Kevin Horton is a stone’s throw away from being homeless.

The 64-year-old Waterville man got a notice last month that his apartment building downtown was sold and he had 30 days to leave.

“They want me out by today,” Horton said Thursday.

He was sitting on a bench near the Two Cent Bridge by the Kennebec River, his walker by his side. He can’t get around without it as one leg is shorter than the other, he has balance problems and is at risk of falling.

Horton has a traumatic brain injury and chronic obstructive pulmonary disease. He is physically and intellectually disabled.

“My mother hit me with a cast-iron frying pan on the left side of my head,” he said. “I was 15 years old. They had to take me to the hospital. They took an X-ray and my head was all squashed. She hit me so hard all the bones were busted. She shouldn’t have never done what she did. My father flipped out on her.”


Finding a place to live is hard. One of his aide workers, who asked not to be named as he is not allowed to speak publicly as part of his work, said he has scoured the city looking for places. Horton gets Social Security disability income and a regular Social Security income check that totals $944 a month, and that amount only recently increased from $800. He pays $750 a month in rent and about $25 for electricity, but landlords are asking that he make three times that amount to qualify for an apartment.

Aside from living in the apartment 25 years, the gray-haired bespectacled Horton helped with all sorts of chores there, including fixing plumbing, he said.

“I fixed wires to get the lights back on. I fixed toilets. I mowed the grass. I clean apartments when they need to be cleaned. I ripped an old rug up.”

As he sat on the bench at the Two Cent Bridge plaza, a cool breeze blowing about, a man walking with metal crutches approached. Sixty-three-year-old Cletus Jernigan, a military veteran, said he feels for Horton, as he has been homeless himself for two years. He had back surgery and suffers from an old ankle injury that requires the use of crutches.

“I sleep over there in that gazebo,” Jernigan said.

Horton, he said, doesn’t deserve to face homelessness.


“I like him. He’s good people. He’s got a good sense of humor. He’s honest.”

Another man who is about to be evicted approached. Referring to himself only as “B,” he said he stopped paying his rent because the landlord wouldn’t fix his inoperable bathroom. He empathizes with Horton, he said.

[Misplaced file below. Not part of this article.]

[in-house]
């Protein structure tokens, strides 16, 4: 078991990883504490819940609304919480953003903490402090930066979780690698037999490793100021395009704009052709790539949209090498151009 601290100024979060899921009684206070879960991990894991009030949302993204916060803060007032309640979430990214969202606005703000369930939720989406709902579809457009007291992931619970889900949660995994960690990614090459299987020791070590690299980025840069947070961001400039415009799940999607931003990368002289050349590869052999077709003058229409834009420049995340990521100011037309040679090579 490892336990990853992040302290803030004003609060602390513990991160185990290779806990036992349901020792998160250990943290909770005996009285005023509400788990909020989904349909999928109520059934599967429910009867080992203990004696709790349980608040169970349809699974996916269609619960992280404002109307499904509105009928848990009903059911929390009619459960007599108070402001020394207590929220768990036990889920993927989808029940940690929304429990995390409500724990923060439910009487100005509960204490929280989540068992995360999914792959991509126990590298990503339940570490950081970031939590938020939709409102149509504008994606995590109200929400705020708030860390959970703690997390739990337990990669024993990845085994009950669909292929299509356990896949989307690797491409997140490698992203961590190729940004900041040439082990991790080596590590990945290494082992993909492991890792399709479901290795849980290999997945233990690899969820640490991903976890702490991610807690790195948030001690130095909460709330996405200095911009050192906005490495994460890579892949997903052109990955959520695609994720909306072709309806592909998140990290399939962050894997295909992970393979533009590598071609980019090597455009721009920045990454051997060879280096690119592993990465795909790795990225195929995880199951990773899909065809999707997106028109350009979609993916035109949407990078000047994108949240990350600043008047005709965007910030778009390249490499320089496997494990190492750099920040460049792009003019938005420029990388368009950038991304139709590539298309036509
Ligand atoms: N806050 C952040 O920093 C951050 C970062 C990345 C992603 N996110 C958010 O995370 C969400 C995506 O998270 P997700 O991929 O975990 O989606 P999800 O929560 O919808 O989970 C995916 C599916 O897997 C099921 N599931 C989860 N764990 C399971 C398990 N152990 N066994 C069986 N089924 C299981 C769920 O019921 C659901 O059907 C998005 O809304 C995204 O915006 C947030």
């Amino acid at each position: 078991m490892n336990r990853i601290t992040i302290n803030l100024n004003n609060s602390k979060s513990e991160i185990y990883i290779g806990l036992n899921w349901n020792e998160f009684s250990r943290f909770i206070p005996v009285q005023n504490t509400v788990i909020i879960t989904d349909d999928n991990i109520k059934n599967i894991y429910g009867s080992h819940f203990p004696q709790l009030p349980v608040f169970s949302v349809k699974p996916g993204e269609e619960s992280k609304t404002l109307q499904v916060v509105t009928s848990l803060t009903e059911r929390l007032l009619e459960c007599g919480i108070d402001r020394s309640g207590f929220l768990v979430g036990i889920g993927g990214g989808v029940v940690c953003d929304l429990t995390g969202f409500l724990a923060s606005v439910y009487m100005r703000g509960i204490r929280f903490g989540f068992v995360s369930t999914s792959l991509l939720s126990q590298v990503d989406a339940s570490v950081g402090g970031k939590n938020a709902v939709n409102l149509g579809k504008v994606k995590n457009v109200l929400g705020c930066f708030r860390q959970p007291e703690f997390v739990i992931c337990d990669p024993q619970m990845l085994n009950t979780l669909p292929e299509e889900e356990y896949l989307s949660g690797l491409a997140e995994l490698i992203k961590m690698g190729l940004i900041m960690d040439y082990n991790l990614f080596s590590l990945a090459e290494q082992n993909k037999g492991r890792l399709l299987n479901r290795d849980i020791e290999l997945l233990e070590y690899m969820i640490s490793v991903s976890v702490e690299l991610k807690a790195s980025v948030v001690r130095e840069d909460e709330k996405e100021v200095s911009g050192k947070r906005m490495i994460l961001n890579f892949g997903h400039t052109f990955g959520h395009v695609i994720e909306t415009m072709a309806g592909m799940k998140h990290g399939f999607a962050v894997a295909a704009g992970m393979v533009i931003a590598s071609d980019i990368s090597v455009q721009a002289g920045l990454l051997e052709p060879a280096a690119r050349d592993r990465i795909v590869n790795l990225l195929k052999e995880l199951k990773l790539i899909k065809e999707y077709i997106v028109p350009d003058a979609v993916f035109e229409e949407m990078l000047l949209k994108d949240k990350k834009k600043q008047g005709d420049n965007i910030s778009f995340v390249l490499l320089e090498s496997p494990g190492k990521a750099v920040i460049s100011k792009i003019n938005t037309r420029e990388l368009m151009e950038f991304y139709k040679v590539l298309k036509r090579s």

“We’re cut from the same cloth. We give, give, give and it seems like the world spits on us. These two guys right here, they are good men. My concern, especially for Kevin, is safety, especially if he gets kicked out.”

Horton said it takes him about five minutes to walk from his apartment to the riverfront.

“I come every day if it doesn’t pour down rain. I come all the time. I hang out on The Concourse. These are the only places I go except for the soup kitchen. I just came from there. I had a doughnut and coffee. That’s all I have for breakfast.”

He grew up in New Jersey, moved to Pennsylvania, was married and divorced twice and has three children with whom he has no contact, he said. His parents and three siblings are all dead. He has had many jobs, including in restaurants, a grocery store, department store and cutting trees, he said. He has a case worker and receives services at Kennebec Behavioral Health, he said.

His aide workers have helped move his belongings out of his apartment and into storage as he awaits eviction.

“According to my caseworker, she looked it up in the book and she said they can’t throw a handicapped person out until they get an eviction notice,” he said. “I’m not very happy about it, people banging on my door, telling me I got to get out. It stinks.”

Amy Calder has been a Morning Sentinel reporter 35 years. Her columns appear here weekly. She is the author of the book“Comfort is an Old Barn,” a collection of her curated columns, published this year by Islandport Press. She may be reached at For previous Reporting Aside columns, go to

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